Interview with Nikita Marina, Leadership Development Contractor

nikita yefimovaNikita Marina works remotely as a Leadership Development contractor and at her own business. You can find her at her website, instagram, and LinkedIn.

1. How did you start working remotely? How did you make the switch?

I felt constricted by the comfort and structure of my comfortable life style. The very limits of that situation prevented me from developing a plan of who i can organize my life in a new way. As risky as it was at the time, i had to disassemble my life in order to rebuild it. So i quit my job and left my home and traveled for over a year before I started to see the new way of living and working. I started meeting more like minded people and building my online presence as a somatic coach and a leadership development consultant.

Our community of freelancers and remote leaders as well as companies that are 100% remote keeps growing and facing its unique challenges in forms of growth, development, communication and sustainability. I find a lot of demand in this specific field for psychologists and coaches that specialize in this specific niche.

You can read more about my personal story and how i started my company working remotely in this article by VoyageLA.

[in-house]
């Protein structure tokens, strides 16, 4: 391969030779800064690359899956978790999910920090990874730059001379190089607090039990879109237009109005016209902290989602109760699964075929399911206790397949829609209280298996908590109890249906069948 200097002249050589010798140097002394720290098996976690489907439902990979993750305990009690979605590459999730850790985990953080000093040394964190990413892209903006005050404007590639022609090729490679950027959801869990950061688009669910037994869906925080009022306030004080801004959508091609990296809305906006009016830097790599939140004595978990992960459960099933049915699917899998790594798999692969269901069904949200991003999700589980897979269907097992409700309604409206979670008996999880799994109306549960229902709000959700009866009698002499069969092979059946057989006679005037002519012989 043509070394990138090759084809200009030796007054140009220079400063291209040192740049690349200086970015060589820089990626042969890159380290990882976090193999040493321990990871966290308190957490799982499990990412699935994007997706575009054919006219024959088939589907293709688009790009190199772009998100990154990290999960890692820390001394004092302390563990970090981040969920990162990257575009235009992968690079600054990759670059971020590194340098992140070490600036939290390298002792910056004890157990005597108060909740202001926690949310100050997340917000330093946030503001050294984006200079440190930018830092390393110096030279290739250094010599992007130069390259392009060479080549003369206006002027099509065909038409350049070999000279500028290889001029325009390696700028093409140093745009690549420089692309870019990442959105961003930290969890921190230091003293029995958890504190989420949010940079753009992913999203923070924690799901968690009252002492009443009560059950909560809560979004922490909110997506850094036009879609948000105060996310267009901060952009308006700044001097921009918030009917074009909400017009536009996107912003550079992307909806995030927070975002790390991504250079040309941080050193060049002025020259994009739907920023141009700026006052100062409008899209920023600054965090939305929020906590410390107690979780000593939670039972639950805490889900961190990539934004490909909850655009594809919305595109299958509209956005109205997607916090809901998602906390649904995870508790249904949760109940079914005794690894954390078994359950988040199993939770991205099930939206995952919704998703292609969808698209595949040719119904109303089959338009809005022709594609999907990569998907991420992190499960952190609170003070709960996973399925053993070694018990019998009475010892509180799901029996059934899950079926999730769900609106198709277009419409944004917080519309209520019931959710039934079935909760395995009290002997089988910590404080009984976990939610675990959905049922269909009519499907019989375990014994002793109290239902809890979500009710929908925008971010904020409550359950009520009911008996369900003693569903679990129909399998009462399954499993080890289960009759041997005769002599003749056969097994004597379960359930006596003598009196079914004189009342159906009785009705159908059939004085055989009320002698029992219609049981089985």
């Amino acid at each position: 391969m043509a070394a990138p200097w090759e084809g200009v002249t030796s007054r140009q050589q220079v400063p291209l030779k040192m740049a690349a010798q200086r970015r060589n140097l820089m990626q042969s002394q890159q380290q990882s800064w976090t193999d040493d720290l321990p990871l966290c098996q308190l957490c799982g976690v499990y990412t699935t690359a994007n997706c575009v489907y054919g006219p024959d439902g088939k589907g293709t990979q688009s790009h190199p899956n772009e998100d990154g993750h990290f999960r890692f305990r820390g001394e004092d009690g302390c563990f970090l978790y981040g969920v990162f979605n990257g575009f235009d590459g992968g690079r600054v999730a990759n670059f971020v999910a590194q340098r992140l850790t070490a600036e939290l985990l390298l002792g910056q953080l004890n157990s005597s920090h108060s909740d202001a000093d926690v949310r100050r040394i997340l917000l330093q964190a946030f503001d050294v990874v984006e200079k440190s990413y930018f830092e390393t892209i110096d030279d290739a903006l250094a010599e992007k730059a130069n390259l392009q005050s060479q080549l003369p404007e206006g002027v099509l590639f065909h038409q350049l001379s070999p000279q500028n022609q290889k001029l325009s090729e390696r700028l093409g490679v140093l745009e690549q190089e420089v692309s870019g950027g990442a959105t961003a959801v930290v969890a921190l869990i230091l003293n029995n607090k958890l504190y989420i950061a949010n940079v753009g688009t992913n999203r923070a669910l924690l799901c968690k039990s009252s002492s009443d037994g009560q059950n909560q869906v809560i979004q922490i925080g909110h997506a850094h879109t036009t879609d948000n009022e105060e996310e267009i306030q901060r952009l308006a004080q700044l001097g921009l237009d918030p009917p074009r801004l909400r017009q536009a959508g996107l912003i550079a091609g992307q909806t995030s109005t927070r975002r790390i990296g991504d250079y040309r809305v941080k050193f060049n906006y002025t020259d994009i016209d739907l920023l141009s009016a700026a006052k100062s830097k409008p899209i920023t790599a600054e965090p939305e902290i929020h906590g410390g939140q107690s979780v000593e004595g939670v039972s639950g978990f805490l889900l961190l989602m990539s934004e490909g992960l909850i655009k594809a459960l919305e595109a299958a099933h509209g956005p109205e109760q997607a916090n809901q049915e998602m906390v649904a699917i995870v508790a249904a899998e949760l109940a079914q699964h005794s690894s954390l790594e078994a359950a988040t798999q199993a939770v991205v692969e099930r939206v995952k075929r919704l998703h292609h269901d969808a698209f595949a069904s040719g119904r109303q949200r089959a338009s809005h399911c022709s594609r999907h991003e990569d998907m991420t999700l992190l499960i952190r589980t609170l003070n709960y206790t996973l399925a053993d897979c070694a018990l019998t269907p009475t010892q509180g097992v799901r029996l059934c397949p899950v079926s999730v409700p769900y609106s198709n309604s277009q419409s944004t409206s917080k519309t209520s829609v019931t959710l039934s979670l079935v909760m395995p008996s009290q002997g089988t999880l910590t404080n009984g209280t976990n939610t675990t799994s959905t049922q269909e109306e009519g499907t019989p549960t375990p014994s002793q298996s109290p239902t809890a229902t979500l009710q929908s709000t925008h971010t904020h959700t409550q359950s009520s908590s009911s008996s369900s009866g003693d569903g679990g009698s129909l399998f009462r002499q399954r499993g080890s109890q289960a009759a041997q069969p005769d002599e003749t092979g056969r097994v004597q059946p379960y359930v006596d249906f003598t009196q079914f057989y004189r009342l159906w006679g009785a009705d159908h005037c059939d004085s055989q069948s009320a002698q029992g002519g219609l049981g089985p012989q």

2. What do you think are the main advantages of remote work?

Other then the obvious freedom to travel and be location independent, the main advantage of being able to work remotely is unlimited ways to be creative. Having flexibility in organizing my schedule, my personal practices and adventures, developing connections with clients i choose (vs. provided by company) all contribute to the joy of following my own creative flows.

3. Do you think there are disadvantages or that you’re missing something by working remotely?

Since i am a solopreneur, the main disadvantage is working by myself. When i first started, i did not have a good support network. When i worked at an office, there were people to bounce ideas of, people that offered their insight into my work process. That was very helpful.

I think for us, remote workers, it is very important to develop ongoing relationships with peers or join existing freelance groups in order to stay relevant and supported.

4. From which cities or countries have you worked since you have become remote? Which has been your favorite one?

I’ve worked from so many different places. In Europe: Spain, France, UK, even Malta; Guatemala, various states in the US, different countries in Asia, Australia.

I moved to Indonesia last year. I have been working mostly from Bali. It is very special and definitely one of my favorite places in the world.

5. From which type of place do you prefer to work? Coworking spaces, coffee shops or others? Do you have any specific place?

Depends on what i am working on. When i am doing video/audio calls with my clients, I work from my “living room” most of the time. Bali is warm so my living room is an outdoors space, more like a covered patio. It’s great!